One Of A Kind (Love Affair)

Album: Spinners (1973)
Charted: 11
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  • This love affair may be one of a kind, but you'll want no part of it. The lady leaves without saying goodbye, leaving just a note on the wall: "I'm leaving you. Know I love you too. I can't stay with you."

    According to the song's writer, Joseph B. Jefferson, this really happened to him. A drummer, he was touring with a group called The Manhattans. He was living with his girlfriend, and when he returned home after the tour, found that message on the wall... she was gone.

    Jefferson was working for Producer Thom Bell at Sigma Sound Studios in Philadelphia, and two days later, Bell asked him for a song. Jefferson came up with the title "One Of A Kind Love Affair" on the spot, and over the next few weeks worked with Bell to finish the song, the lyric inspired by his heartbreaking turn of events.
  • The Spinners had their first taste of success in 1961 with "That's What Girls Are Made For." In 1963, their label, Tri-Phi, was merged into Motown, where they languished, doing more menial tasks than recording. They had a decent-sized hit in 1970 with "It's A Shame," produced and co-written by Stevie Wonder, but it wasn't enough to keep them around. With support from Aretha Franklin, they left Motown in 1972 and signed with Atlantic. Their first Atlantic sessions didn't go well, but when producer Thom Bell saw they were on the label, he asked to work with them - Bell remembered them from years earlier when they came through Philadelphia on tour. Under Bell's guidance, they found their groove, landing #1 R&B hits with "I'll Be Around" and "Could It Be I'm Falling In Love." "One of a Kind (Love Affair)" was their next single, and it also topped the chart, making it three R&B #1s in a row.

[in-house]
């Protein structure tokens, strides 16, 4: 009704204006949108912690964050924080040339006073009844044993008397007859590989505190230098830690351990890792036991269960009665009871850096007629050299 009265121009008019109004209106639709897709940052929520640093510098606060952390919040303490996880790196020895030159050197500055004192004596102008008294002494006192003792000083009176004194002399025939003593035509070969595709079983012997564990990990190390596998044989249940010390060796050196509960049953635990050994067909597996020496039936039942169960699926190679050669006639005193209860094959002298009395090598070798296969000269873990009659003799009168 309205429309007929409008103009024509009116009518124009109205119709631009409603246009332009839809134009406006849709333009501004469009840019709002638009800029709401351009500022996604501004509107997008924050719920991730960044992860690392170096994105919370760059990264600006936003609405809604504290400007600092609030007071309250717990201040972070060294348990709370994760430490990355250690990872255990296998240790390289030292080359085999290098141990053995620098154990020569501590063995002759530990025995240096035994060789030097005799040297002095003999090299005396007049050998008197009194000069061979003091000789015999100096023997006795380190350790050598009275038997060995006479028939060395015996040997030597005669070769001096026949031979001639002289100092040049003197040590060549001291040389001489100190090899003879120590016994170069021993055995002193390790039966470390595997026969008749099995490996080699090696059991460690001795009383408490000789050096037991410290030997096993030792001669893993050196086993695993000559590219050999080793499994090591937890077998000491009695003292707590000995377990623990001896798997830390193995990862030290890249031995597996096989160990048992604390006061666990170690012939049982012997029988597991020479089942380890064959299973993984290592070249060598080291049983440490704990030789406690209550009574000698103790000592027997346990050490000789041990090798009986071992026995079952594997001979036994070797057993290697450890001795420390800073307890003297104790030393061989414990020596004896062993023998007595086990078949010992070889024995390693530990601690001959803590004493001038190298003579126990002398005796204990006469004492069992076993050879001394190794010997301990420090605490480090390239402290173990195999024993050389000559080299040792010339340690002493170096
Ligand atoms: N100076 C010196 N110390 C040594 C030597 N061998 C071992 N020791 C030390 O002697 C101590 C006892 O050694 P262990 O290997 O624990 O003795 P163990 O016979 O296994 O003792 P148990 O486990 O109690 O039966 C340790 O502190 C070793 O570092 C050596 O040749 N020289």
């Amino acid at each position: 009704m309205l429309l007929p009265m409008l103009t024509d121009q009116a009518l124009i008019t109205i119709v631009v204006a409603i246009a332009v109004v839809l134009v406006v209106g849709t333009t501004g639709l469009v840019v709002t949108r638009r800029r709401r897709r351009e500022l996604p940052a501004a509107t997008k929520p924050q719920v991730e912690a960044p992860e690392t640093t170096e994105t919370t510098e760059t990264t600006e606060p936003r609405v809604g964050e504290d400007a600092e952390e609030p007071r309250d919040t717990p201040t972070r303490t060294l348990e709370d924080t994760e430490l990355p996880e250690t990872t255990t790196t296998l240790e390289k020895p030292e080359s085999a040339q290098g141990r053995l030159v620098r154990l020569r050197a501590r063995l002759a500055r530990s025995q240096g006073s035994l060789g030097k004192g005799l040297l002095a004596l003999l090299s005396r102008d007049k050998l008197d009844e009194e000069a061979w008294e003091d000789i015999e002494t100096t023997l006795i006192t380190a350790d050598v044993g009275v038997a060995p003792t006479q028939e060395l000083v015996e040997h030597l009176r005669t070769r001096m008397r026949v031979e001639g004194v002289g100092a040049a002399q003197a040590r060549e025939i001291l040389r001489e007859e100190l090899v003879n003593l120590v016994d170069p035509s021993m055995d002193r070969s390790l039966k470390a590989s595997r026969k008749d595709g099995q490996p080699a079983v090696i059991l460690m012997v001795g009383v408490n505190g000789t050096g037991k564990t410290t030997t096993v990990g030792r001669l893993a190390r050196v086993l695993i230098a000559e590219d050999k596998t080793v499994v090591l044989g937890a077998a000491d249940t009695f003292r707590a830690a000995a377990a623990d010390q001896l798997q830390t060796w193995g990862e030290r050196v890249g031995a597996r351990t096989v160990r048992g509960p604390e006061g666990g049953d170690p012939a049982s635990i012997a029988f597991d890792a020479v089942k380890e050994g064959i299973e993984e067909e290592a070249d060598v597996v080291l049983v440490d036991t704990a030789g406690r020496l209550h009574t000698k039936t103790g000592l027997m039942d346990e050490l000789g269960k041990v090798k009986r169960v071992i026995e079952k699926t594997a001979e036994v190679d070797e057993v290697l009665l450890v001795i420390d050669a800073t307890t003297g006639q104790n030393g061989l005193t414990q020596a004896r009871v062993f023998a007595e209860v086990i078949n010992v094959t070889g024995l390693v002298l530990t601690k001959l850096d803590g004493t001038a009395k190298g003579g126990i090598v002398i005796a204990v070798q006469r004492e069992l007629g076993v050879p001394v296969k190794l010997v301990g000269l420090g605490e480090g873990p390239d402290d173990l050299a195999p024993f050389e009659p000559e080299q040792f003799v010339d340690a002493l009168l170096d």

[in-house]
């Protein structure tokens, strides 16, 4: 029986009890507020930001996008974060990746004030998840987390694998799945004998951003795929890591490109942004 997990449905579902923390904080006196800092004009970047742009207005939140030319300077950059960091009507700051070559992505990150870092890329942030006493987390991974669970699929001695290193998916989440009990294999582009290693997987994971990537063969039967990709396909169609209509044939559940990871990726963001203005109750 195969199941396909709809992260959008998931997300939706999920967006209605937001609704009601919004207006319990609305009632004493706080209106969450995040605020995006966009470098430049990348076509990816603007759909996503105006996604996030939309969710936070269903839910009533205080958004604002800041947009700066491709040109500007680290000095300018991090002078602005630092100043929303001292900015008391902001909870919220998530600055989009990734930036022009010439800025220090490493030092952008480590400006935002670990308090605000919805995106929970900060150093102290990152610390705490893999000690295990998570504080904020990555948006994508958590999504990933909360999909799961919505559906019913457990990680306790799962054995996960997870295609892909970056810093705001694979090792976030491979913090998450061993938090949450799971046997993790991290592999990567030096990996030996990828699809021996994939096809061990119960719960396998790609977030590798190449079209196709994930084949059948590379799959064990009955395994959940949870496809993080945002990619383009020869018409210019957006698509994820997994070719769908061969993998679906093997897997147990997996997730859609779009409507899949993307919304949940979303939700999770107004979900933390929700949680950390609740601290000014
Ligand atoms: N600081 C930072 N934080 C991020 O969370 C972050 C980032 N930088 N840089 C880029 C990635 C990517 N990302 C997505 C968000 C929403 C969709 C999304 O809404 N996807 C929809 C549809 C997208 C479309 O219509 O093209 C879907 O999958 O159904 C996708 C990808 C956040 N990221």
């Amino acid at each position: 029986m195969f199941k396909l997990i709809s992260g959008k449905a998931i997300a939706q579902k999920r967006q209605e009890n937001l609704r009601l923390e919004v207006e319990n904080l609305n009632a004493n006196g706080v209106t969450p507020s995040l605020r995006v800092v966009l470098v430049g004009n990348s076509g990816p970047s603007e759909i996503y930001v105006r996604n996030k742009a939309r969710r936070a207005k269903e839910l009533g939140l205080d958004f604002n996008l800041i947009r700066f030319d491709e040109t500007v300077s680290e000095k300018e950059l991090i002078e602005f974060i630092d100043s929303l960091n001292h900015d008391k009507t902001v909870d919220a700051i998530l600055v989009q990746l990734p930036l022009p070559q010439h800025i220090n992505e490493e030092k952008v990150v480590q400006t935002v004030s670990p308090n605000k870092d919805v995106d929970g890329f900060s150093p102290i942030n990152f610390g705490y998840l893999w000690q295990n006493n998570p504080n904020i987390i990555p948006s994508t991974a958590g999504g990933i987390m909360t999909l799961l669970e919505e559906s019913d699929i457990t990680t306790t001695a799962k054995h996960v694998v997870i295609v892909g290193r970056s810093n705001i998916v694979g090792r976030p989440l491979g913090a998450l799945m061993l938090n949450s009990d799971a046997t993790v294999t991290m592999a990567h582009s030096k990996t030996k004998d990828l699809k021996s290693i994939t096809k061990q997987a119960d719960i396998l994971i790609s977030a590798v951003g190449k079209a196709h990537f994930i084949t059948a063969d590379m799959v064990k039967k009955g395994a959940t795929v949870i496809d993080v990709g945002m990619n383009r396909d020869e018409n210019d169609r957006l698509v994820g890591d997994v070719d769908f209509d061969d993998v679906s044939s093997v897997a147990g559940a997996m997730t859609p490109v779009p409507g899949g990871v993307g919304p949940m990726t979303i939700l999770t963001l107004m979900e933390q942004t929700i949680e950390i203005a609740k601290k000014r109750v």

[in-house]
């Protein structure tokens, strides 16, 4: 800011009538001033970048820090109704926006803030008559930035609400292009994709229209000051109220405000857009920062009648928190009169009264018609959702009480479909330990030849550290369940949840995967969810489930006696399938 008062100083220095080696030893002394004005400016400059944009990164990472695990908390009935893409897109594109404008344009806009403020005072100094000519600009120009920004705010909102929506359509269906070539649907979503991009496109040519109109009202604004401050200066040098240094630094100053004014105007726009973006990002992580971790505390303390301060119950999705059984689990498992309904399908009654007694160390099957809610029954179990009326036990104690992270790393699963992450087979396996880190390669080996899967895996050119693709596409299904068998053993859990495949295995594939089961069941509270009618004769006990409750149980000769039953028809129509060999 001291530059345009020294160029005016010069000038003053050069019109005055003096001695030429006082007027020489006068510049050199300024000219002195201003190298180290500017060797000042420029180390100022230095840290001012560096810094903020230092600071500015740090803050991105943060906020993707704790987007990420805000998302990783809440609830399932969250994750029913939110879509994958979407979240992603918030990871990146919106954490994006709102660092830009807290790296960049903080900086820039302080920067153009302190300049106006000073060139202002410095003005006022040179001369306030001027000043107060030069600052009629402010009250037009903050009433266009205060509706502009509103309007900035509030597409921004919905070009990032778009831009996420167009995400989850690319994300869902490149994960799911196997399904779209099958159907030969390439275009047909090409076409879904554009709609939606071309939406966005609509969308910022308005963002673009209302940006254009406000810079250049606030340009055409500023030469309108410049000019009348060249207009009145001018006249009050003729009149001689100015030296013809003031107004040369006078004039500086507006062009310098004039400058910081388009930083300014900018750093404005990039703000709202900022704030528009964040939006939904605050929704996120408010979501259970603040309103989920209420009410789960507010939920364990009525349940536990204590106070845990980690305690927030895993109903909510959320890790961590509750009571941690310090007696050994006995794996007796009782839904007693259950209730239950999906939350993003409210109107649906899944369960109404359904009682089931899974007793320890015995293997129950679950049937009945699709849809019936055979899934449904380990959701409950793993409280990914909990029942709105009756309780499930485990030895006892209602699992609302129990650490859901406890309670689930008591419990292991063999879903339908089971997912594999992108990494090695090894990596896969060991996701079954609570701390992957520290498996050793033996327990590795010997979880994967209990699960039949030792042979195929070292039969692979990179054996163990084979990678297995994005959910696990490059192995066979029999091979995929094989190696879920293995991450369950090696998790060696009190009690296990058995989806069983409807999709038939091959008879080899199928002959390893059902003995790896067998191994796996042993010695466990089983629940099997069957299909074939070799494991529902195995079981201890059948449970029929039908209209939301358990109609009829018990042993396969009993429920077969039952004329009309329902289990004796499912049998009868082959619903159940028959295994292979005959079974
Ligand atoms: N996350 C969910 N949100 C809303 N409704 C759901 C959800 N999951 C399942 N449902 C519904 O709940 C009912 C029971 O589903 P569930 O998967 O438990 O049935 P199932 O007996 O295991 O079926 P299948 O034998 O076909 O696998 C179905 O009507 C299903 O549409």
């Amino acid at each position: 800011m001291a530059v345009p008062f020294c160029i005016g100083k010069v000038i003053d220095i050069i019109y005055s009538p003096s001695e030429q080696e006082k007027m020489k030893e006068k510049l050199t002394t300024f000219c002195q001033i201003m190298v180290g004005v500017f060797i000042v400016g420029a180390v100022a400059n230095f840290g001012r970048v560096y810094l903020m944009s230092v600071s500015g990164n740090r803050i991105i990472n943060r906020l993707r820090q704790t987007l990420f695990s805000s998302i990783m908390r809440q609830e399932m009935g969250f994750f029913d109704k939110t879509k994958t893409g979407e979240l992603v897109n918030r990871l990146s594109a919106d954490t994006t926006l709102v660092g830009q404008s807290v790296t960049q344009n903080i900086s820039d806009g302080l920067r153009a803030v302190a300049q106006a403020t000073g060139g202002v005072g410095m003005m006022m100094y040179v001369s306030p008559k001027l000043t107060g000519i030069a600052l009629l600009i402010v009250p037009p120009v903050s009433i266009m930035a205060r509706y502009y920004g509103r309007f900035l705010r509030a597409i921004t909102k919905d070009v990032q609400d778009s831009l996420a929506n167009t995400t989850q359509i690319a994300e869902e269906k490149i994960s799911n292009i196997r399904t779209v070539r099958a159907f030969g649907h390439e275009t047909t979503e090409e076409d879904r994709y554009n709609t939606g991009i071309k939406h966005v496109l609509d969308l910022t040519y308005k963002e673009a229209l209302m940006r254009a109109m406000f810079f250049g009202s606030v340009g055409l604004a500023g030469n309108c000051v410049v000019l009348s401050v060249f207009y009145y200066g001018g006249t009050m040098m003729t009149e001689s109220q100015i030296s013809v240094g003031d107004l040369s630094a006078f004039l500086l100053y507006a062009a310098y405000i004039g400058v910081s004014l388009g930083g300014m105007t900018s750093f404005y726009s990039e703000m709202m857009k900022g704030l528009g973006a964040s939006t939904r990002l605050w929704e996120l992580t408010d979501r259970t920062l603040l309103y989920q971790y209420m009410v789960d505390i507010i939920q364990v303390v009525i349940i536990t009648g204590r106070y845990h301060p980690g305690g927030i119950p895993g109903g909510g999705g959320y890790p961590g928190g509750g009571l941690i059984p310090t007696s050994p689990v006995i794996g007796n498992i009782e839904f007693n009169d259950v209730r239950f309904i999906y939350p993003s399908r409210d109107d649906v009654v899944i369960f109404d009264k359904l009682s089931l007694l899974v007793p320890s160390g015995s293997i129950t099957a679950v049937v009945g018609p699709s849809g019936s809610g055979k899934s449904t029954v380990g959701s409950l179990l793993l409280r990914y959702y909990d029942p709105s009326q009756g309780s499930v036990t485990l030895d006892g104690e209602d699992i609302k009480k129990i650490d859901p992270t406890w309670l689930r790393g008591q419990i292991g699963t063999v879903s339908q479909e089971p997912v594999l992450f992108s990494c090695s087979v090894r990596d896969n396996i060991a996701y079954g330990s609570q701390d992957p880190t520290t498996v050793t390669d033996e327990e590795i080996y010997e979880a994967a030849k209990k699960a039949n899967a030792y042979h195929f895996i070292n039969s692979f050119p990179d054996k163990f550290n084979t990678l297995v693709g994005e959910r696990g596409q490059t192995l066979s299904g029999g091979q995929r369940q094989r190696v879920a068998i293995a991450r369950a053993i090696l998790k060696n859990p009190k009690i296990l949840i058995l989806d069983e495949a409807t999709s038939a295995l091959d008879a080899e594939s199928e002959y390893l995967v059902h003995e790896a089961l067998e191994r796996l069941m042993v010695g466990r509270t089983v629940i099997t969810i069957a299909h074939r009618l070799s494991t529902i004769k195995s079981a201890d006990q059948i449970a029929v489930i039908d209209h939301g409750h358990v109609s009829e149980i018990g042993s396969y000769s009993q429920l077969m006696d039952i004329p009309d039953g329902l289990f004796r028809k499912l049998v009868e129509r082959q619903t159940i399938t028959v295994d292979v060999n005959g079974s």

• Philippé Wynne is the lead singer on this track, with Bobbie Smith getting two lines ("I never thought about today would come," "She wrote a line or two upon the wall") to provide some contrast. Smith is an original member; Wynne joined The Spinners in 1972 when they moved to Atlantic.
  • According to Thom Bell, Philippé Wynne improvised the lines at the end of the song, extending past where he originally planned the ending.


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